Saturday, January 28, 2006

Mark D. Roberts on Ehrman

Mark D. Roberts has recently been writing an extensive reflection on the text of the Bible, interacting with various points of view, but engaging especially with Bart Ehrman's Misquoting Jesus. See here. Mark is a pastor, but did his PhD at Harvard with Helmut Koester (I am delighted to know that Koester is involved in the training of pastors!).

Earlier comments: here.

16 Comments:

Anonymous said...

Roberts review is interesting, however, as he himself stated, Peter Williams and Danny Wallace have already provided useful critical insights.

What does interest me however is Roberts account of how Mulism understand their scripture. There are some interesting parallels, especially with regard to God given words.

On that point, Peter Williams may be interested in the realationship between Syriac Christianity and the text of the Qur'an. A good overview of the geography of the Syriac Inscriptions from Islamic times is noted here: http://www.islamic-awareness.org/Quran/Text/Mss/vowel.html#5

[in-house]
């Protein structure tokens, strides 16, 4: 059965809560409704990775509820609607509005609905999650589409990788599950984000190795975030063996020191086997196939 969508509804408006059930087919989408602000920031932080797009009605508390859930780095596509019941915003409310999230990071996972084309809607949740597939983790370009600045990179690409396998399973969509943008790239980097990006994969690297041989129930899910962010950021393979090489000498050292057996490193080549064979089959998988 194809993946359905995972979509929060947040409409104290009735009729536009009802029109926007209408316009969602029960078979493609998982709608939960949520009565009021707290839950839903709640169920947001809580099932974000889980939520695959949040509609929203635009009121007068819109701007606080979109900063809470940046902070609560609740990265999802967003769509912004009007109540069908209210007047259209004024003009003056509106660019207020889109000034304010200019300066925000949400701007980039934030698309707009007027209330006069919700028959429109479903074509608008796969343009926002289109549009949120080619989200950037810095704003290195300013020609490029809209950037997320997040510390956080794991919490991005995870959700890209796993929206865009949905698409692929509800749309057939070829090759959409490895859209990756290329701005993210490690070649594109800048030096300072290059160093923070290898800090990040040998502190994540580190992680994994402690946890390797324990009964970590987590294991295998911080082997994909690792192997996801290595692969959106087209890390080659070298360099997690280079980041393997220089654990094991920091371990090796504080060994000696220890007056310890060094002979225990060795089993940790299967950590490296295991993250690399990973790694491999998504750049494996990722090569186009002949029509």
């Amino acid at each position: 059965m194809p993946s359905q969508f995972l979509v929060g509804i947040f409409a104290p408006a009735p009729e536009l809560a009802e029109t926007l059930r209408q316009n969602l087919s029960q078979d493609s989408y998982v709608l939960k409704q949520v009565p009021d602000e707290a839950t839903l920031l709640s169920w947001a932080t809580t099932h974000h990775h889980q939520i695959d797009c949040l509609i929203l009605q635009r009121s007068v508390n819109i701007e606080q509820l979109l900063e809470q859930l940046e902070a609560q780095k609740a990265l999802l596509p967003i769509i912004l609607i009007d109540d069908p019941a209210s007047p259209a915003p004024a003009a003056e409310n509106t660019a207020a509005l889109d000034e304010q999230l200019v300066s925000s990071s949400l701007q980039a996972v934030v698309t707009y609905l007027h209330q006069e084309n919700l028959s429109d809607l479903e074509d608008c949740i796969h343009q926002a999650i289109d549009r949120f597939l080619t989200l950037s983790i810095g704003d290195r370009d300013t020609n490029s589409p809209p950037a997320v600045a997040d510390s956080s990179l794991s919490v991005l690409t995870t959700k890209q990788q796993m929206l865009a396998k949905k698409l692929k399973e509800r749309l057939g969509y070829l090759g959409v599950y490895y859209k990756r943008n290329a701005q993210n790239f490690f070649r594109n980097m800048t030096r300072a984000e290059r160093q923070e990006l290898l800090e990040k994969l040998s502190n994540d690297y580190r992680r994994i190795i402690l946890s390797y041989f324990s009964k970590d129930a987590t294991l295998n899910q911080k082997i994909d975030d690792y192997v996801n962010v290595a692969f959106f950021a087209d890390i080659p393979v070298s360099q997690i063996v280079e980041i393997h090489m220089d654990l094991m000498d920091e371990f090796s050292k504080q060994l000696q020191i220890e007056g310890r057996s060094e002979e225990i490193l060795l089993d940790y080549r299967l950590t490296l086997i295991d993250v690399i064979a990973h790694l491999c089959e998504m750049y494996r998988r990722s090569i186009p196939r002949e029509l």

All in all, Roberts review is worthwile; the paragraphs on maps seem to me to be the least persuasive aspect of his article.

P J Williams said...

Thanks. There are also some points where I would see things differently from Roberts. For instance, I avoid arguments like: 'The Disputed Texts Are Not Terribly Significant for Christian Theology and Practice'. I would prefer to play up the significance of every iota, though the argument that nothing major is affected by variation has a long pedigree.

The www.islamic-awarness.org page was informative, as that site tends to be.

C. Stirling Bartholomew said...

PJ wrote :

"I avoid arguments like: 'The Disputed Texts Are Not Terribly Significant for Christian Theology and Practice'."

Theodore Letis would have agreed. I have been reading his letters and articles. His reading of Warfield has some merit. I wish I hand not given all my Warfield and C. van Till away decades ago.

C. Stirling Bartholomew said...

I am not sure if C. van Til ever directly addressed the epistimology of B.B. Warfield, he probably did and it would be worth looking into in light of the issues brought up by T. Letis.

Is this Roberts yet another apologist?

P J Williams said...

I think that Roberts is involved in apologetics. This is no bad thing in my books.

P J Williams said...